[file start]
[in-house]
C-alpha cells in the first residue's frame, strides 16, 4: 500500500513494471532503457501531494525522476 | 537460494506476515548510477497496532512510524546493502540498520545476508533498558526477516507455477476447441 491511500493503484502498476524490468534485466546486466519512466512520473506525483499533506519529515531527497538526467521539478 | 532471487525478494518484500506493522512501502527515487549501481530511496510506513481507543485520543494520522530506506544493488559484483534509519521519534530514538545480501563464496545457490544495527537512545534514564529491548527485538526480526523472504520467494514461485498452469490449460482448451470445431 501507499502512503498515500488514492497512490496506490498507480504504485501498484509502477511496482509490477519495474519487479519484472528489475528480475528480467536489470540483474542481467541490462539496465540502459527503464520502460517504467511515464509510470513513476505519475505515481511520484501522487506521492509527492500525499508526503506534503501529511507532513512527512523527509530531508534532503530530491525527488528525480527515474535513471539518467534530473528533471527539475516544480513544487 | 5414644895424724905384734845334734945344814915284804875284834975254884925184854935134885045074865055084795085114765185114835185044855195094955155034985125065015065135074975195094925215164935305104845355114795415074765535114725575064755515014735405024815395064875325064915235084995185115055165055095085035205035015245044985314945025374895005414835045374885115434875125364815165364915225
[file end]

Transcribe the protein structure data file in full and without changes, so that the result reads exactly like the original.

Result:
[in-house]
C-alpha cells in the first residue's frame, strides 16, 4: 500500500513494471532503457501531494525522476 | 537460494506476515548510477497496532512510524546493502540498520545476508533498558526477516507455477476447441 491511500493503484502498476524490468534485466546486466519512466512520473506525483499533506519529515531527497538526467521539478 | 532471487525478494518484500506493522512501502527515487549501481530511496510506513481507543485520543494520522530506506544493488559484483534509519521519534530514538545480501563464496545457490544495527537512545534514564529491548527485538526480526523472504520467494514461485498452469490449460482448451470445431 501507499502512503498515500488514492497512490496506490498507480504504485501498484509502477511496482509490477519495474519487479519484472528489475528480475528480467536489470540483474542481467541490462539496465540502459527503464520502460517504467511515464509510470513513476505519475505515481511520484501522487506521492509527492500525499508526503506534503501529511507532513512527512523527509530531508534532503530530491525527488528525480527515474535513471539518467534530473528533471527539475516544480513544487 | 5414644895424724905384734845334734945344814915284804875284834975254884925184854935134885045074865055084795085114765185114835185044855195094955155034985125065015065135074975195094925215164935305104845355114795415074765535114725575064755515014735405024815395064875325064915235084995185115055165055095085035205035015245044985314945025374895005414835045374885115434875125364815165364915225